General Purpose Preprocessor in Perl

Here is a preprocessor in perl, primarily for Verilog, SystemVerilog, but may be used for any language.
There are programs with a lot of repetitive text. Language features like functions, objects can reduce typing.
Still, there is scope for putting it in lesser code using a text preprocessor.
Limitations in existing preprocessors prompted in writing a new one that addresses the issues
C preprocessor:
Every define has to be written in a single line.
Escape chars for special chars can make the macro unreadable
Very limited keywords. No loop operations
m4 preprocessor:
No escape characters
Difficult to write macros consisting special characters
Advantages of the new preprocessor:
Written in perl, no CPAN packages used, very portable
Very small – 50 lines of code; Only 7 keywords;
No escape characters. Can be used for any programming language.
Possible to emulate features of C-preprocessor as well as m4
Hook to insert perl keywords – shown in example at end of script.
More usage examples coming-up in later posts.
#!/usr/bin/perl
###### General Purpose Preprocessor (c) A.G.Raja ########
my @lines;
my $code;
my $t=0;
my $e;
sub tokenize {
  my $text = shift;
  my @spl  = split(/(\$get\s*\(\s*\w+)\s*\)/,$text);
  my $out  = “”;
  my $var  = “”;
  foreach my $s (@spl) {
    if($s =~ /\$get\s*\((.*)/) {
      $var = $1;
      if($var =~ /^\d+/) {
        $out .= “\$_[$var]”;
      } else { $out .= “\$$var”;
      }
    } else {
      push(@lines,$s);
      $out .= “\$lines[$#lines]”;
    }
  }
  return “\”$out\””;
}
while(<DATA>) {
  s/\$dnl.*\n//;
  if(!length($_)) {
  } elsif(/^\s*\$macro\s+(.*)/) {
    $code .= “\nsub $1 {\n  my \$ret;\n”;
    $t=1;
  } elsif(/^\s*\$endmacro\s*$/) {
    $code .= “return \$ret;\n}\n”;
    $t=0;
  } elsif(/^\s*\$begin\s+(.*)/) {
    $code .= “$1 {\n”;
  } elsif(/^\s*\$end\s*$/) {
    $code .= “}\n”;
  } elsif(/\$set\s+(\$\w+)\s*=(.*)/) {
    $code .= “\n$1 = \”\@{[ $2 ]}\”;\n”;
  } else {
    $e = &tokenize($_);
    if($t==1) {
      $code .= ”  \$ret .= $e;\n”;
    } else {
      $code .= “print $e;\n”;
    }
  }
}
eval $code or die print “\n\n### ERROR: PREPROCESSING FAILED ###\n\n”;
############   TEXT after DATA can be edited   ############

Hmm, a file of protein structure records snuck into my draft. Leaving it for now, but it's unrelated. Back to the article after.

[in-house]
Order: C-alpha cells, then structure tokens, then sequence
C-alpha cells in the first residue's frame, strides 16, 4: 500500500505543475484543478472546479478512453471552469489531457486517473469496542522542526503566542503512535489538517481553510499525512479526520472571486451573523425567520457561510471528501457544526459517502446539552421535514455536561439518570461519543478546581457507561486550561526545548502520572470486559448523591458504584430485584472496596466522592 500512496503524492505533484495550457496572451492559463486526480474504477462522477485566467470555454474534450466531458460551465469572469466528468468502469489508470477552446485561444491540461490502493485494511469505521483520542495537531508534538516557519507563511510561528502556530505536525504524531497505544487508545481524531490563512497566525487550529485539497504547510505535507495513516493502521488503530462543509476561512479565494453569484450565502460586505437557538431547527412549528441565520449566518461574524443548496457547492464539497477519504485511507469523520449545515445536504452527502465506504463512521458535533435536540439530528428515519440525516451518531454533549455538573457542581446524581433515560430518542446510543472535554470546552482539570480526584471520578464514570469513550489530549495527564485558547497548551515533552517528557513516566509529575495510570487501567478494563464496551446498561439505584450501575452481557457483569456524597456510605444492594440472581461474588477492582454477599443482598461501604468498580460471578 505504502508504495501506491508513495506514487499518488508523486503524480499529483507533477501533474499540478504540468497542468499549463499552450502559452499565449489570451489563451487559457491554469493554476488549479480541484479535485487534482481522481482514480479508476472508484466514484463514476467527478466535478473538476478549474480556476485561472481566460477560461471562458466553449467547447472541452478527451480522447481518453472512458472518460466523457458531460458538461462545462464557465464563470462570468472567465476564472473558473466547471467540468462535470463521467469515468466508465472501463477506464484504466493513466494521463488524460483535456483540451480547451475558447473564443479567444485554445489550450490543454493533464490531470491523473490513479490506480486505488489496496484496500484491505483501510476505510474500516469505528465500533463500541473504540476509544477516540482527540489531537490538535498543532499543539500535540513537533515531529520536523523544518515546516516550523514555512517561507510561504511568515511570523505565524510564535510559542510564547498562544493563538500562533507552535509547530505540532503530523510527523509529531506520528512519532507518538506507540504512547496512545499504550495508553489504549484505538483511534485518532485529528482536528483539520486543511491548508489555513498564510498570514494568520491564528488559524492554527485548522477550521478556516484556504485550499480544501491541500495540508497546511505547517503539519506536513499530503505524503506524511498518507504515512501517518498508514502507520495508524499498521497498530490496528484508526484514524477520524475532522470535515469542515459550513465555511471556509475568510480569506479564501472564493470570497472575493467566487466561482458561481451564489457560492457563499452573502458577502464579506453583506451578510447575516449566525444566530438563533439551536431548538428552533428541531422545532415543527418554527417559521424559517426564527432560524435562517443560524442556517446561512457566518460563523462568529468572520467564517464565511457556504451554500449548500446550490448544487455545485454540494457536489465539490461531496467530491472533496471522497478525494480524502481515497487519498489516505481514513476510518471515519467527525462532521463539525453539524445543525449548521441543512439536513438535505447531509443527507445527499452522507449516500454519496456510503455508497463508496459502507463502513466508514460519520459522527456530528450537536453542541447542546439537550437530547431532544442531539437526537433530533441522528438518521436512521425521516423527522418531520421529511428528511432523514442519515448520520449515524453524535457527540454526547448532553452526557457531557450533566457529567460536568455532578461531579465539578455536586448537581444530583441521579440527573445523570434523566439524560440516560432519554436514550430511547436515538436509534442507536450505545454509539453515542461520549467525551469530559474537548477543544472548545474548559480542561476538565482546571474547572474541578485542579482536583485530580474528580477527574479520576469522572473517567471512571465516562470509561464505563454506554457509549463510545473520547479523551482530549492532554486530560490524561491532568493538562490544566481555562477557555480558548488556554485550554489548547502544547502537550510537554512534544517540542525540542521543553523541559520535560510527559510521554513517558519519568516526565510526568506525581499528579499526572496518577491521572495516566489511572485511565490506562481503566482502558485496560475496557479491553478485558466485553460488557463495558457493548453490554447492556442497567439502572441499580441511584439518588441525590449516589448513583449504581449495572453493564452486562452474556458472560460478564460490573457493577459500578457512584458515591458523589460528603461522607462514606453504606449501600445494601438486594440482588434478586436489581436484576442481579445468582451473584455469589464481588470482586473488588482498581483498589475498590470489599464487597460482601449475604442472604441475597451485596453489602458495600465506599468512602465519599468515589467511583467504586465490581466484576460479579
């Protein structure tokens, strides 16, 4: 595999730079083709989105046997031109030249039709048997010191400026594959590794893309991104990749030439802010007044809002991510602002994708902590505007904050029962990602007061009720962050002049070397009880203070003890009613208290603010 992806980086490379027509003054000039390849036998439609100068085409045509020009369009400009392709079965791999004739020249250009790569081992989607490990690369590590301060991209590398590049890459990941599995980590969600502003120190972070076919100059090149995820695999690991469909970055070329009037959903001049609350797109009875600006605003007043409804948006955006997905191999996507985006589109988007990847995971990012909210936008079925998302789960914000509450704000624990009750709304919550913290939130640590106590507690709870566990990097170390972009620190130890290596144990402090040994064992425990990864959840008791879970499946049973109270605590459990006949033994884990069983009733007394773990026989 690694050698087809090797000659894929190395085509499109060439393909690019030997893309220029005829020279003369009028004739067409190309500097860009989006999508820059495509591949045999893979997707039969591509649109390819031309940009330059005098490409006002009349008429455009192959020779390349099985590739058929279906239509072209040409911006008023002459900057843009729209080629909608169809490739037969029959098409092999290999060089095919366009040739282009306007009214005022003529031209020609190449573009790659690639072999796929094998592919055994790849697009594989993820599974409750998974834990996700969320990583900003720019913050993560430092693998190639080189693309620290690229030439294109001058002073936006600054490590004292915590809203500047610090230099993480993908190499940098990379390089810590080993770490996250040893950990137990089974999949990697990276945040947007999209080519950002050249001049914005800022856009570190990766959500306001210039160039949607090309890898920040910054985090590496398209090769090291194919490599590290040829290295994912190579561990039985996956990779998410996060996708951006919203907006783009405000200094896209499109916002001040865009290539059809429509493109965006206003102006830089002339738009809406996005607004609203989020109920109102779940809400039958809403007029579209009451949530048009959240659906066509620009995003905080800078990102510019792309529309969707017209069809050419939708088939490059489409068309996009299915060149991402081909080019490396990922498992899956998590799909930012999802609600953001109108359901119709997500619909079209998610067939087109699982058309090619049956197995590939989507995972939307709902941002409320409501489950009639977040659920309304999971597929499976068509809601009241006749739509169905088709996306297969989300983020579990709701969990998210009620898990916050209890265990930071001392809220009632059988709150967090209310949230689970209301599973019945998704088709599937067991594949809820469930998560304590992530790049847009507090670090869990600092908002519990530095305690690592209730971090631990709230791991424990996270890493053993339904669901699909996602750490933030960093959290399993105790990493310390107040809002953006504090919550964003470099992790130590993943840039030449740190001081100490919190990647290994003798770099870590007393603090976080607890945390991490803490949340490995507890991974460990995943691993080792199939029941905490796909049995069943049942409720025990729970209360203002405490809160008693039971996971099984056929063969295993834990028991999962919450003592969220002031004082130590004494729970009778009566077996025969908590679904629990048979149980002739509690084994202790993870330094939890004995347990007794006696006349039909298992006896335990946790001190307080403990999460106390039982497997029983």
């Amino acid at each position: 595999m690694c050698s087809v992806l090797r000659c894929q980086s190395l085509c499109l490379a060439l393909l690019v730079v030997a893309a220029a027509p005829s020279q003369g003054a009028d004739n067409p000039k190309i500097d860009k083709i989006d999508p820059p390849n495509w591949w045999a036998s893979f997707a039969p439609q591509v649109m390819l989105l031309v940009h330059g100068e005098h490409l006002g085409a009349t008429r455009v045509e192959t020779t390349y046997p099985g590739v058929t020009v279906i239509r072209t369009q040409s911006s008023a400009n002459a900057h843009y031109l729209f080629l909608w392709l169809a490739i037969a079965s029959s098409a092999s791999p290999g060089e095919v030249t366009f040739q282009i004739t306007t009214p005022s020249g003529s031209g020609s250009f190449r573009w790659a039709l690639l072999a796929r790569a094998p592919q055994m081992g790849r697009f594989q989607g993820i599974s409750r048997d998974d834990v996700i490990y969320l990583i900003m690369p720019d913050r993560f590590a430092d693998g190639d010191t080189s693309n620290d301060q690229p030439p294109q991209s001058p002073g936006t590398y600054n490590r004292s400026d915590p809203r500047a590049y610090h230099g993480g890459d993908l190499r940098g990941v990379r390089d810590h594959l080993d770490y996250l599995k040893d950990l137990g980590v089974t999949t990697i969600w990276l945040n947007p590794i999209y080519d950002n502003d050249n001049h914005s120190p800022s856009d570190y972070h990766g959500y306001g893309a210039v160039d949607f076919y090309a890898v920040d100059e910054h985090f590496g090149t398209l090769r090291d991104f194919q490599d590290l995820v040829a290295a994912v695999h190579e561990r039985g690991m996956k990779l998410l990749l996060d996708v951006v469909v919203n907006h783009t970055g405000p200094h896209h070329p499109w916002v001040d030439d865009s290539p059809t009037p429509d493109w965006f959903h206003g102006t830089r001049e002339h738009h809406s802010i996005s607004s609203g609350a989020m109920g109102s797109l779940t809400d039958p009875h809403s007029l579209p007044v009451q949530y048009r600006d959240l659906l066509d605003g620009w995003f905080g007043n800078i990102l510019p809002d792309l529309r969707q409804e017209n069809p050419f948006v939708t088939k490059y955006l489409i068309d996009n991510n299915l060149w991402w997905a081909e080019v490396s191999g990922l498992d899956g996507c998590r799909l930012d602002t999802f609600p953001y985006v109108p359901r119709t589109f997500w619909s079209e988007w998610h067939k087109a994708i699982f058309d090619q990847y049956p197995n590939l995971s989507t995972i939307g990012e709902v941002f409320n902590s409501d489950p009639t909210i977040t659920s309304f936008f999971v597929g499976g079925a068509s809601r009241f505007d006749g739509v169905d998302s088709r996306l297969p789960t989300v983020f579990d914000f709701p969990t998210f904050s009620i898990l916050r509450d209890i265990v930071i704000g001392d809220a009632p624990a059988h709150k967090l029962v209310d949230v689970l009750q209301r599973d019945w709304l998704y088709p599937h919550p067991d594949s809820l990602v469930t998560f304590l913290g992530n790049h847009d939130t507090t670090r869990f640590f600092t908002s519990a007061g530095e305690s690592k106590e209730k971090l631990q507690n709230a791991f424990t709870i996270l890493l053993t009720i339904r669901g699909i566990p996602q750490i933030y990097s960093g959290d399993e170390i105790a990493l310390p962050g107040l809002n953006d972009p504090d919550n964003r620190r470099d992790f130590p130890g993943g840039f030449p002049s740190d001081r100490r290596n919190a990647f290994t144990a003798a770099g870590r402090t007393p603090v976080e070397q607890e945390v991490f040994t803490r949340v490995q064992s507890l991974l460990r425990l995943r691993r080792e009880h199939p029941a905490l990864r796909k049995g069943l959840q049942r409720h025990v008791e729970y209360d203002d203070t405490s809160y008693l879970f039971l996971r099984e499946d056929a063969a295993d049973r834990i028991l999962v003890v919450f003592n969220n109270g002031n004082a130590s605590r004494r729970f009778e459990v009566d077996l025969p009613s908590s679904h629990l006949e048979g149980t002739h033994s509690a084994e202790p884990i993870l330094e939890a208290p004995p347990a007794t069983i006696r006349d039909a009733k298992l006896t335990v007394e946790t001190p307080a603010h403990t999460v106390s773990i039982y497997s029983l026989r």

__DATA__
$macro func               $dnl ### This is Start of Macro Definition
$get(0) $dnl              $dnl ### $dnl will Delete-till New-Line
$begin foreach $x (@_)    $dnl ### $begin will append { to perl code
argument is $get(x)       $dnl ##### Substitute perl variable, here $x
$end                      $dnl ### $end will append } to perl code
$endmacro                 $dnl ### This is End of Macro Definition
$set $a = func(1,2,3,4,5) $dnl ### Assign return value of a Macro
aa $begin                 $dnl ### Spaces before keywords not allowed
gadfdasfdas
 $dnl this is a comment. newline+space will be printed here
$get(a)
$dnl ############################################
$dnl #### This Script translates TEXT to perl code and executes it.
$dnl #### Following are Keywords for TEXT to be preprocessed:
$dnl ####   $dnl $macro $endmacro $begin $end $set $get
$dnl #### Usage of the keywords are explained in above example.
$dnl #### $begin keyword can be exploited to get the power of perl.
$dnl ############################################
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Syntax Highlight For System Verilog Files

Enable syntax highlight for sytemm verilog, verilog preprocessor files with extensions v, sv, vpp, svh, svhpp

Create a file named “.vimrc” in your home directory [*nix]

Put the following lines in that file

“File Begins here

“Note: Comments in vim script begin with double quote

“Filename : .vimrc

“Author    :  A.G.Raja

“Website  : https://agraja.wordpress.com

“Show line numbers

set nu

“Source the syntax file

so $VIMRUNTIME/syntax/verilog.vim

“Add file extensions to be highlighted

au Syntax sv runtime! syntax/verilog.vim

au Syntax svh runtime! syntax/verilog.vim

au Syntax vpp runtime! syntax/verilog.vim

au Syntax svpp runtime! syntax/verilog.vim

au Syntax svhpp runtime! syntax/verilog.vim

“End of file